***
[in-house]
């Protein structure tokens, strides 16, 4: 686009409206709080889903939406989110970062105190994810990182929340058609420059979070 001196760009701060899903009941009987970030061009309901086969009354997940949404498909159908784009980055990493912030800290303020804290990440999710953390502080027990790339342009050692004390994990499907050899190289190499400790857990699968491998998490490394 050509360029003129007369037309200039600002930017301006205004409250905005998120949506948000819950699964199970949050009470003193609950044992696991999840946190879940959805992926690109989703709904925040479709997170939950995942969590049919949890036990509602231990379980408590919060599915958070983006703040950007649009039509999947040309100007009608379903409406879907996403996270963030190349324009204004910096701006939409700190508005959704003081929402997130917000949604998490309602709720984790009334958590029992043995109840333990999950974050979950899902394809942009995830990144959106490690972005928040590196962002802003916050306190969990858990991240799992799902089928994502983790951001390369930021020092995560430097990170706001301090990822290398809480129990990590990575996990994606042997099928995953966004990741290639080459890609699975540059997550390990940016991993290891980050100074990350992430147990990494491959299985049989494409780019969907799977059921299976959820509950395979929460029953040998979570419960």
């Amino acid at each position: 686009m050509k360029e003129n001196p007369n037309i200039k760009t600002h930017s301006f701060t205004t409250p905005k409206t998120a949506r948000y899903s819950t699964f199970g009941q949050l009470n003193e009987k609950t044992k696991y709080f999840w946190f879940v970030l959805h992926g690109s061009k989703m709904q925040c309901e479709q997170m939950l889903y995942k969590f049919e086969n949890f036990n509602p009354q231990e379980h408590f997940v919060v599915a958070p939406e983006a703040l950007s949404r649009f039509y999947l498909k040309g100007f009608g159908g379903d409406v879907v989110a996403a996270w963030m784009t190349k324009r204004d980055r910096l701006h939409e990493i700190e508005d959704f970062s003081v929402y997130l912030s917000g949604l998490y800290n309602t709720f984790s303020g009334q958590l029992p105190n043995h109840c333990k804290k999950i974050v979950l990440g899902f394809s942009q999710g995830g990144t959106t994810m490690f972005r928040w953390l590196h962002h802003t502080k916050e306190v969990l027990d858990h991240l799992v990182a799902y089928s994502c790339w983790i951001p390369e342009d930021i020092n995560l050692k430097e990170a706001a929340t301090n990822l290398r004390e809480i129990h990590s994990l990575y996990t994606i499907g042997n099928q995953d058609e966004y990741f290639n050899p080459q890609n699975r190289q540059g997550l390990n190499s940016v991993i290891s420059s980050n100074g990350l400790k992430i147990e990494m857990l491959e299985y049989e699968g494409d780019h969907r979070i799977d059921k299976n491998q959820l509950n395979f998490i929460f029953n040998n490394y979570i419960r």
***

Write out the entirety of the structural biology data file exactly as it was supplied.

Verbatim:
[in-house]
């Protein structure tokens, strides 16, 4: 686009409206709080889903939406989110970062105190994810990182929340058609420059979070 001196760009701060899903009941009987970030061009309901086969009354997940949404498909159908784009980055990493912030800290303020804290990440999710953390502080027990790339342009050692004390994990499907050899190289190499400790857990699968491998998490490394 050509360029003129007369037309200039600002930017301006205004409250905005998120949506948000819950699964199970949050009470003193609950044992696991999840946190879940959805992926690109989703709904925040479709997170939950995942969590049919949890036990509602231990379980408590919060599915958070983006703040950007649009039509999947040309100007009608379903409406879907996403996270963030190349324009204004910096701006939409700190508005959704003081929402997130917000949604998490309602709720984790009334958590029992043995109840333990999950974050979950899902394809942009995830990144959106490690972005928040590196962002802003916050306190969990858990991240799992799902089928994502983790951001390369930021020092995560430097990170706001301090990822290398809480129990990590990575996990994606042997099928995953966004990741290639080459890609699975540059997550390990940016991993290891980050100074990350992430147990990494491959299985049989494409780019969907799977059921299976959820509950395979929460029953040998979570419960």
């Amino acid at each position: 686009m050509k360029e003129n001196p007369n037309i200039k760009t600002h930017s301006f701060t205004t409250p905005k409206t998120a949506r948000y899903s819950t699964f199970g009941q949050l009470n003193e009987k609950t044992k696991y709080f999840w946190f879940v970030l959805h992926g690109s061009k989703m709904q925040c309901e479709q997170m939950l889903y995942k969590f049919e086969n949890f036990n509602p009354q231990e379980h408590f997940v919060v599915a958070p939406e983006a703040l950007s949404r649009f039509y999947l498909k040309g100007f009608g159908g379903d409406v879907v989110a996403a996270w963030m784009t190349k324009r204004d980055r910096l701006h939409e990493i700190e508005d959704f970062s003081v929402y997130l912030s917000g949604l998490y800290n309602t709720f984790s303020g009334q958590l029992p105190n043995h109840c333990k804290k999950i974050v979950l990440g899902f394809s942009q999710g995830g990144t959106t994810m490690f972005r928040w953390l590196h962002h802003t502080k916050e306190v969990l027990d858990h991240l799992v990182a799902y089928s994502c790339w983790i951001p390369e342009d930021i020092n995560l050692k430097e990170a706001a929340t301090n990822l290398r004390e809480i129990h990590s994990l990575y996990t994606i499907g042997n099928q995953d058609e966004y990741f290639n050899p080459q890609n699975r190289q540059g997550l390990n190499s940016v991993i290891s420059s980050n100074g990350l400790k992430i147990e990494m857990l491959e299985y049989e699968g494409d780019h969907r979070i799977d059921k299976n491998q959820l509950n395979f998490i929460f029953n040998n490394y979570i419960r």